The highest metabolic stability observed for compound k
The highest metabolic stability observed for compound 4k (EC50=0.41μM corresponding to 218ng/mL) among the four selected frontrunner candidates was the principal decisive point in nominating this compounds for pharmacokinetic characterization in mice at the dosage of 10mg/kg (administered intravenously and orally).
As can be seen from pharmacokinetic parameters presented in Table 4, compound 4k demonstrated satisfactory oral bioavailability (F, %) and plasma levels commensurate with or significantly higher than the in vitro EC50 value, on oral and intravenous administration, respectively.
Conclusions The toxicity associated with high lipophilicity of previous FFA1 agonists has been a limiting factor in the progression through clinical trials. Here, we have reported on a novel series of FFA1 (GPR40) agonists. The series was designed based on the basic amine spirocyclic periphery motif present in Eli Lilly’s advance FFA1 agonist LU2881835. A diverse set of 19 compounds was synthesized via decoration of the 3-[4-(benzyloxy)phenyl]propanoic tropisetron sale core building block with a set of spirocyclic piperidines synthesized from Boc-protected 1-oxa-9-azaspiro[5.5]undecan-4-ol which, in turn, had been reported as amenable on multigram scale via Prins chemistry. The compounds displayed meaningful structure–activity relationships in vitro stimulating calcium flux in FFA1-overexpressing CHO cells and four frontrunner compounds having EC50 values in the 0.055–0.41μM range have been identified. The compounds displayed an overall satisfactory profile except for low metabolic stability. Compound 4k having the highest mouse liver microsome stability and EC50=0.41μM was evaluated for pharmacokinetics in mice on intravenous and oral administration. This lead compound demonstrated high plasma levels achieved even on oral administration of 10mg/kg dose and absolute oral bioavailability (F) of 10.3%. This compound represents a promising lead for further optimization and development of the novel class of therapies against type 2 diabetes mellitus.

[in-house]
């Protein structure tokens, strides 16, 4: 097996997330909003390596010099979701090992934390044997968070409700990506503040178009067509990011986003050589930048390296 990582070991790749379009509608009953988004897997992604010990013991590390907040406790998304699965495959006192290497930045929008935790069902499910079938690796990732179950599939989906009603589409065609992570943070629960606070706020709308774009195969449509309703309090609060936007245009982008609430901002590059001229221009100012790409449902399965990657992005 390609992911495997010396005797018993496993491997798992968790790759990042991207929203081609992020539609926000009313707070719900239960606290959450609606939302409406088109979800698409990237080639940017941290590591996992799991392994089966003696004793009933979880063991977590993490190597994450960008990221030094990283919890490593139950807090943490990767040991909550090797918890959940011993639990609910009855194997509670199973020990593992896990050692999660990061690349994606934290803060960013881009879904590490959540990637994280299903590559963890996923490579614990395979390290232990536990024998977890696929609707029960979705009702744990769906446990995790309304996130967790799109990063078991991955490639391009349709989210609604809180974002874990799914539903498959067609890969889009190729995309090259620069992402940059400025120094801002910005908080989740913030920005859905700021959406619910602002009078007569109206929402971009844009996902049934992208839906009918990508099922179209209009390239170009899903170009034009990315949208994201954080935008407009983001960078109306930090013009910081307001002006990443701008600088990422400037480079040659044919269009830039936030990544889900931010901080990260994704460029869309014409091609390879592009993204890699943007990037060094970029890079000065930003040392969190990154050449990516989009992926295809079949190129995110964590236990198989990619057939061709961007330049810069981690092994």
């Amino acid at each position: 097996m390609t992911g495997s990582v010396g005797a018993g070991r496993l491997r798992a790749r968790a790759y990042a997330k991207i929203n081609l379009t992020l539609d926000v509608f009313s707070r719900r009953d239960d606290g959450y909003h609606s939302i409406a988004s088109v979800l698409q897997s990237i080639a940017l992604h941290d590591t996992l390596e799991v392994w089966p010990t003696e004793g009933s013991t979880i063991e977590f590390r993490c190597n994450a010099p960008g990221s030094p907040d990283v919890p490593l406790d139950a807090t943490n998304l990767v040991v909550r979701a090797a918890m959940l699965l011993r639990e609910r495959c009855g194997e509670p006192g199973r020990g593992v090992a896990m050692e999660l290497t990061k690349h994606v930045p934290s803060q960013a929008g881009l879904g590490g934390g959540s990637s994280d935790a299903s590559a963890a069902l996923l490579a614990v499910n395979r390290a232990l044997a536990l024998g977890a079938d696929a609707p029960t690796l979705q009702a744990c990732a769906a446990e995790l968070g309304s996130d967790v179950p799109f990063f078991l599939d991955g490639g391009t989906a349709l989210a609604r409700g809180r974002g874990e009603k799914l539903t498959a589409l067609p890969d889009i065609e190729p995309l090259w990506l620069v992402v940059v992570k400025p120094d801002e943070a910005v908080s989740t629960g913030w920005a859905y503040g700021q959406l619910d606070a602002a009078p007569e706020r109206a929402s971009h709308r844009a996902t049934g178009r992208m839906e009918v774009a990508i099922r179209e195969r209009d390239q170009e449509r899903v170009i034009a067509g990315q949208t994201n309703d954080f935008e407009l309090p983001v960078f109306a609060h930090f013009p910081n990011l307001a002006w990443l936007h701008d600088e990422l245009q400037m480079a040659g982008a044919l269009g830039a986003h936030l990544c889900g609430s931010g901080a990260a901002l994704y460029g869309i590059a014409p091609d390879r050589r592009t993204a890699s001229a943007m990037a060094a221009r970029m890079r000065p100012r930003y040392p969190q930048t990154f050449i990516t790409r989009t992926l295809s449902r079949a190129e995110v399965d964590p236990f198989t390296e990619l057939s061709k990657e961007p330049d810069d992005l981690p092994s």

Introduction Agonists of free fatty acid receptor 1 (FFA1, known as GPR40 prior to its de-orphaning in 2003) hold a particular promise to become an attractive alternative to the currently used anti-diabetic agents, most of which lower glucose levels irrespective of the basal blood glucose concentration and can cause hypoglycemia. Under normal glycemia, FFA1 expression (primarily, in pancreatic islets of Langerhans) is low and increases only in hyperglycemic state. At higher expression levels, activation of the receptor by small molecule agonists triggers a signaling cascade that raises the levels of insulin, lowers the glucose levels and, consequently, downregulates FFA1 itself. Thus, the new therapeutic approach does not carry the danger of causing hypoglycemia (i.e., bringing the blood glucose concentration to dangerously low levels). This has led to an extensive research effort aimed at developing a new class of agents to treat type 2 diabetes mellitus (T2DM). The area of FFA1agonist-based therapy was adversely affected by the late-2013 discontinuation of phase III trial of Takeda’s first-in-class agent fasiglifam (TAK-875). At the time of writing this manuscript, merely one clinical trial of an FFA1 agonist (Piramal’s compound P11187 of undisclosed structure) was underway. The unexpected toxicity issues aside, the antidiabetic efficacy of TAK-875 was established in the course of Takeda’s clinical investigation of the drug, thereby providing the proof-of-principle for the entirely new therapeutic approach. Therefore, the future quest for efficacious and safe FFA1 agonists should primarily focus on tackling their liver toxicity profile. The toxicity has been linked to the high lipophilicity of TAK-875 as well as most reported FFA1 agonists. Increasing the total polar surface area of FFA1 agonists could, in principle, provide a straightforward solution to the problem. However, TAK-875 and many other advanced compounds of this class (such as Amgen’s AMG-837, and Eli Lilly’s LY2881835) are based on the 3-[4-(benzyloxy)phenyl]propanoic acid core, which mimics the fatty acid endogenous ligands of the receptor (Fig. 1). Hence, imparting too much polarity to a FFA1 agonist may simply render the ligand inactive.